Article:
For the life of me, I cannot understand the affection of Trump’s voters for such rank incompetence. He is so obviously in over his head, bungling a rare window of opportunity with NK, because he simply will not read, plan, or prepare like a normal professional. It’s amazing he hasn’t wandered into something genuinely catastrophic.
The full essay follows the jump:
This is a local re-post of an essay I wrote earlier this week for The New York Review of Books.
I haven’t blogged here in awhile, because I am so busy. Last weekend, I went to the Shangri-La Dialogue (reflections here). Today I am flying down to Singapore to provide analysis for BBC for the Trump-Kim summit. Two weeks after that, I am going to the Jeju Peace Forum. So sorry. Also, I am slowly gravitating toward Twitter more for my commentary. Please go there.
This NYRB essay focuses on the extraordinarily chaotic ‘process’ of Trump foreign policy-making applied to the North Korean case. The short version is that there is scarcely a process at all. Trump agreed to the North Korea summit 45 minutes after it was broadly suggested to him by the South Korean government. He has since done none preparation, and Bolton has all but abjured what NSA’s are supposed to do.
So now, we are basically going into this blind. It’s a Trumpian crap-shoot, and no one really knows the outcome will be, because no one knows what Trump will say, or worse what he will give up for his ‘win’ for the fall midterms. Call it this whole mess of reality TV affectations + incompetence + unprofessionalism the ‘Trump Show.’
My guess, the summit will be a nothingburger. The strategic and ideological divisions between the two sides are too wide for such a tight timetable, and Trump is way too checked-out from the details of nuclear missiles to seriously bargain the issue. Even Trump is now saying it’s just a ‘get to know each other’ meeting, which is default win for the Norks, because the get the photo-ops. So wait, why are we even doing this now?
In short, we should have cancelled long before, but now it is too late. And Rodman, Gorka, and Hannity are coming too, just to make sure this whole thing is a gonzo Trump Show entertainment-not-reality joke. Whatever…
The full essay follows the jump:
This is a local re-post of an op-ed I wrote earlier this month for the Lowy Institute. Basically, I am wondering if Moon can get a deal with North Korea by South Korea’s conservatives, especially in the press. I am skeptical.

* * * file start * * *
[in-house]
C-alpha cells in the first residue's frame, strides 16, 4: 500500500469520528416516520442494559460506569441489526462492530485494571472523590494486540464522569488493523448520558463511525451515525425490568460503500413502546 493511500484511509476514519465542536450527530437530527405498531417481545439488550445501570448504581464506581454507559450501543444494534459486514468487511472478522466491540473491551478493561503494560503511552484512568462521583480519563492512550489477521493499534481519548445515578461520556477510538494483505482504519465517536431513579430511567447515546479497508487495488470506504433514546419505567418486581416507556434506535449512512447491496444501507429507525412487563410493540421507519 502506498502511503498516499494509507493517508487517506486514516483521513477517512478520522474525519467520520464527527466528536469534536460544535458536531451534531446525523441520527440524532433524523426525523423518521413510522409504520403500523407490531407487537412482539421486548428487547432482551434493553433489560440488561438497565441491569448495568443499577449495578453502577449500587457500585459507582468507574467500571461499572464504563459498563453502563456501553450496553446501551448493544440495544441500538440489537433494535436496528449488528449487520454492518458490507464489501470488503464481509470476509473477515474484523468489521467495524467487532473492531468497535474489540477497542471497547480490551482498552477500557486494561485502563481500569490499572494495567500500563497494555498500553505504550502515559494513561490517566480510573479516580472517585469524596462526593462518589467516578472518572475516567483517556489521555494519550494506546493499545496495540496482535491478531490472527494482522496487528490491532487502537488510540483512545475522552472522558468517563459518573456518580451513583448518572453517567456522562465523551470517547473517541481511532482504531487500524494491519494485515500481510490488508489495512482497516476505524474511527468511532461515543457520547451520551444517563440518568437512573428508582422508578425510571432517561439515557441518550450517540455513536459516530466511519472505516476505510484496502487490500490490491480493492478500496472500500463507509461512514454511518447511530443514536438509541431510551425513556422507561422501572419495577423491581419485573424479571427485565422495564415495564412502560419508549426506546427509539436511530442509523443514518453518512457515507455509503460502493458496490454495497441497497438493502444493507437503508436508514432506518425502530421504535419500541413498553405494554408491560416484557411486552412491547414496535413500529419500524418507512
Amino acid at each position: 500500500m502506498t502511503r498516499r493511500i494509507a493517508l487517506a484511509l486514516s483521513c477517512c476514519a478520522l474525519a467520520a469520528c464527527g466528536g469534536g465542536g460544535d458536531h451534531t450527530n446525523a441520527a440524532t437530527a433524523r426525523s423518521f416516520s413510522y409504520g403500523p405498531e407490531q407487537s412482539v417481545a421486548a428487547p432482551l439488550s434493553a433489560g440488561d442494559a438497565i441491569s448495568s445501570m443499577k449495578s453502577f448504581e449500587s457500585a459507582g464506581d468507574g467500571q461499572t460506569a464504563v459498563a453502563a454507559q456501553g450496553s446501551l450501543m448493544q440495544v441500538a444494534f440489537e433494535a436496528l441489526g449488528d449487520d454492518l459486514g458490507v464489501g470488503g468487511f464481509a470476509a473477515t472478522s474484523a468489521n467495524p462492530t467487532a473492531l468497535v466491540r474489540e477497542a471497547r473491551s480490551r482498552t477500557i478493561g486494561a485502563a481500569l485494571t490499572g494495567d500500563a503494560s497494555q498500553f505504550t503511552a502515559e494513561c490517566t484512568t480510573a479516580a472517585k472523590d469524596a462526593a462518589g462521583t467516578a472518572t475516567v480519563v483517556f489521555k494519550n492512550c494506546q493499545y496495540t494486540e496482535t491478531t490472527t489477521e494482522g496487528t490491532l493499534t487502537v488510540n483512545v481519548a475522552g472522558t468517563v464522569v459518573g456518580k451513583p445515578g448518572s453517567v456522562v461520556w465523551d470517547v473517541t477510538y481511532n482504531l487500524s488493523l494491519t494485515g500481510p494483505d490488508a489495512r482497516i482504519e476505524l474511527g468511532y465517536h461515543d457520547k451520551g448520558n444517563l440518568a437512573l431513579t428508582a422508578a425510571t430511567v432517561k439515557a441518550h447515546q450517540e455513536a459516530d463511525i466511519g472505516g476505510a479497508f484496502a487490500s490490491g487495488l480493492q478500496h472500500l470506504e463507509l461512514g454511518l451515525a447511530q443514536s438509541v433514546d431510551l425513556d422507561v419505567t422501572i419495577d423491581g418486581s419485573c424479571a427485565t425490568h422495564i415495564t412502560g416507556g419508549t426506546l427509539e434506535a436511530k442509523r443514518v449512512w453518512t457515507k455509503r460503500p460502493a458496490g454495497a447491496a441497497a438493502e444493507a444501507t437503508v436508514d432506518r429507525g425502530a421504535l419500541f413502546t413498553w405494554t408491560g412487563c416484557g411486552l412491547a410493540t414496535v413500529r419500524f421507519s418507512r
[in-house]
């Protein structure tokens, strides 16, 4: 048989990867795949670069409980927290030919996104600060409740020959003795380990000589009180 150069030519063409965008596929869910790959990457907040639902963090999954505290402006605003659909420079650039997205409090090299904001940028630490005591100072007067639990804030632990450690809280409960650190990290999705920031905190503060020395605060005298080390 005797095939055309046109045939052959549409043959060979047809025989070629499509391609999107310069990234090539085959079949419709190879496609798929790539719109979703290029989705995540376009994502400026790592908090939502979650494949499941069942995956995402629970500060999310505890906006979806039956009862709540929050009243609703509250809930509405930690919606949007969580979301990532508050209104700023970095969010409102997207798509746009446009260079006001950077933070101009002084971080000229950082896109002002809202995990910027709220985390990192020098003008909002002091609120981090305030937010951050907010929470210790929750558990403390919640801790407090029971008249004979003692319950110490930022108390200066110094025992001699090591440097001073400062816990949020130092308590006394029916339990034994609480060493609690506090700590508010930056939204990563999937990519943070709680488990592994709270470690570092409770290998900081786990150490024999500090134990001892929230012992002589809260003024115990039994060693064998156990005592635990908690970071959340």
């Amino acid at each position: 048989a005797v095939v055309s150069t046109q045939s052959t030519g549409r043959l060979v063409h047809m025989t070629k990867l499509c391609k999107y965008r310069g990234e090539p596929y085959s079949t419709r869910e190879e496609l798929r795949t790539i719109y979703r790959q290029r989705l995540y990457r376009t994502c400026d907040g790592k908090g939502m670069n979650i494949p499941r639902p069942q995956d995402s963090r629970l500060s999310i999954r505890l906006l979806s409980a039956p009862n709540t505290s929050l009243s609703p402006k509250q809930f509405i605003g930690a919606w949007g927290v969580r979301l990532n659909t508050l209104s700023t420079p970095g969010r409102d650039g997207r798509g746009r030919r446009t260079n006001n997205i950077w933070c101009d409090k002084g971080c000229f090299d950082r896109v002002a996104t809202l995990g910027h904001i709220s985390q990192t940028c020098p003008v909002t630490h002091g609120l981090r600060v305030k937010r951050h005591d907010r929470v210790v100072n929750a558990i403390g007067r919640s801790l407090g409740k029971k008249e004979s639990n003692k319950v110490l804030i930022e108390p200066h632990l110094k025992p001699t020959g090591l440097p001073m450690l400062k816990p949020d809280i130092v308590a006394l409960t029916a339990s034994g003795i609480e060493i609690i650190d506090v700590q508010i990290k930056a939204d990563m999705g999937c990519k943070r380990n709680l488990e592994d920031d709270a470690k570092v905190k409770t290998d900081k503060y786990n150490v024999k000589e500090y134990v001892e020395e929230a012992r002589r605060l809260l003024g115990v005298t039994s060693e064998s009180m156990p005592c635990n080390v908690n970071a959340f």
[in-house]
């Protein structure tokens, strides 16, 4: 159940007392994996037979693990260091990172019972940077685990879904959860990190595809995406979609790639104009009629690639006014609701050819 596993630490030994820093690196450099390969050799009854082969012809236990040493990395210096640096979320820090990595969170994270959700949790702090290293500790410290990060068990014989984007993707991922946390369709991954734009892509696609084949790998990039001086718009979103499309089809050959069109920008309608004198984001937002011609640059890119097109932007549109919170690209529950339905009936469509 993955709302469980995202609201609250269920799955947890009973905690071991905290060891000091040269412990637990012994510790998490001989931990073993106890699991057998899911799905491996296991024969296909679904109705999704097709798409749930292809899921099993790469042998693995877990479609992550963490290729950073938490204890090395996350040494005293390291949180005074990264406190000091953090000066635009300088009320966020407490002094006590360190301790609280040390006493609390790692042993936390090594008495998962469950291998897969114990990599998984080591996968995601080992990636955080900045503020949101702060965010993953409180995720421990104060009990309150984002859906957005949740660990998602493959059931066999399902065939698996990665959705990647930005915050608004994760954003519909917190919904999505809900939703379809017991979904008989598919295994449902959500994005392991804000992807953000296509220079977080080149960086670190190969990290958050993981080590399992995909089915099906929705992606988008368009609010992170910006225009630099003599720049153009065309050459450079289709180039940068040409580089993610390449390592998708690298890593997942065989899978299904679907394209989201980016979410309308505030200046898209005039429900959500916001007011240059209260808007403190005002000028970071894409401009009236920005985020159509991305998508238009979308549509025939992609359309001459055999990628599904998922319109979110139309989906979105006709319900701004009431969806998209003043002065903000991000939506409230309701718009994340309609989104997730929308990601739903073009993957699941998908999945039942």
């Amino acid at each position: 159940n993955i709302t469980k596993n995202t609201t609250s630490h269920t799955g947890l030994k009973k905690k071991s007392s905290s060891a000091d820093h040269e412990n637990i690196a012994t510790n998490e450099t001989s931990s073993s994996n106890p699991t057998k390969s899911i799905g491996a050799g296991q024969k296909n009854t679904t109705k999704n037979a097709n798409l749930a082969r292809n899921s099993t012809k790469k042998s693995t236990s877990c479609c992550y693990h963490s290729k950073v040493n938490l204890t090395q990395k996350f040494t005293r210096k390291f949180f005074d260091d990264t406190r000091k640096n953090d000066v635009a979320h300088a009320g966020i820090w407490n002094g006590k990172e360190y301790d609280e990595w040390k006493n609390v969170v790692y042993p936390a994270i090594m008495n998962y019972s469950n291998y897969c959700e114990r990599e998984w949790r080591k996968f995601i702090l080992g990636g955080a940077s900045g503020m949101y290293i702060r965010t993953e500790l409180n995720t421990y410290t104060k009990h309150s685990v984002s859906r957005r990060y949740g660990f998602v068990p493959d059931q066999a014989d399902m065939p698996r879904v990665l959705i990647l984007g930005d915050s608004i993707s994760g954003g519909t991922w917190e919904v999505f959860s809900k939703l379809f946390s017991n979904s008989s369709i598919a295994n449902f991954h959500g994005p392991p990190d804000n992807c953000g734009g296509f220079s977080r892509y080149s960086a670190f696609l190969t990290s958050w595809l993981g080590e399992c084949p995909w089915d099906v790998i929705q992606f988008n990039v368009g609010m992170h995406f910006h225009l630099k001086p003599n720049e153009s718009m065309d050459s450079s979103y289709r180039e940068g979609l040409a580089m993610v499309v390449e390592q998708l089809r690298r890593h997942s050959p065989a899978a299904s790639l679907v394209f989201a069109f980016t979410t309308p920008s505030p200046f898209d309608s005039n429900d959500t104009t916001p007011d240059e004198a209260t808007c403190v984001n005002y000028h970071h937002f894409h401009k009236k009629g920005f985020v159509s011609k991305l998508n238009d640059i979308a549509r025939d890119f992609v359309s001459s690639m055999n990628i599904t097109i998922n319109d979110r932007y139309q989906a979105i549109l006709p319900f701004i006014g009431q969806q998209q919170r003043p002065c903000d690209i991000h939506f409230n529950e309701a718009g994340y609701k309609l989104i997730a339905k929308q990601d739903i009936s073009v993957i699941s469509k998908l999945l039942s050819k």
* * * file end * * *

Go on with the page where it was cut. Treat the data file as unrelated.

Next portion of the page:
It is worth noting in this regard that Moon and the Blue House have said almost nothing publicly about the talks with Kim Jong Un, specifically what the agenda might be or what proposals POTROK might make. Does anyone else find that vaguely alarming? Given all the big talk about settling the big issues of Korean, shouldn’t POTROK be floating some ideas out there for the public and analyst community to chew over? And Moon talked so much about improved transparency in government as a candidate.
It is worth remembering that when SK President Park Geun Hye negotiated the comfort women deal in a blackhole like this, she faced punishing public criticism when the deal was finally released. Moon will face the same backlash if he gives away a lot with little to no public input or warning. This is all very curious. I wish we knew a lot more about what Moon and Trump are considering offering up – USFK, the alliance itself, aid, sanctions relief, recognition? Everyone is guessing, because these two democratic governments aren’t telling anyone anything. Grr.
So below the jump are some ideas on how to get a deal passed Seoul conservatives who are increasingly suspicious of this whole thing.
This is a local re-post of an idea I floated at The National Interest after the Pyeongchang Olympics. My working assumption is that NK doesn’t really want to de-nuclearize. Yes, they are saying this stuff to get the talks rolling, but after 40 years of effort and enormous sacrifice, it’s highly unlikely they’ll just trade them away in the upcoming summits. Or if they did put the nukes on the table, the concessions they would demand would be so outrageous, that neither we nor the ROKs would go for them.
We can hope of course, but a full de-nuclearization outcome would likely only come after years of concessions and counter-concessions building toward some kind of final status agreement. It’s almost certainly not going to just fall out of the sky in the next 2 months.
So how about starting with nuclear safety? It’s topically in the nuclear space, so it keeps discussion hovering around our main concern. But it also avoids an early stalemate of de-nuking in exchange for concessions we’ll never give, which would then halt the summits before they even get going. Talking nuclear safety also cuts to a problem of genuine concern – that NK likely manages its nuclear materials pretty sloppily, raising the possibility of a Chernobyl-style incident. I’d bet Homer Simpson could get that nuclear safety inspector job at Yongbyon.
Anyone have any thoughts on this? The full essay follows the jump: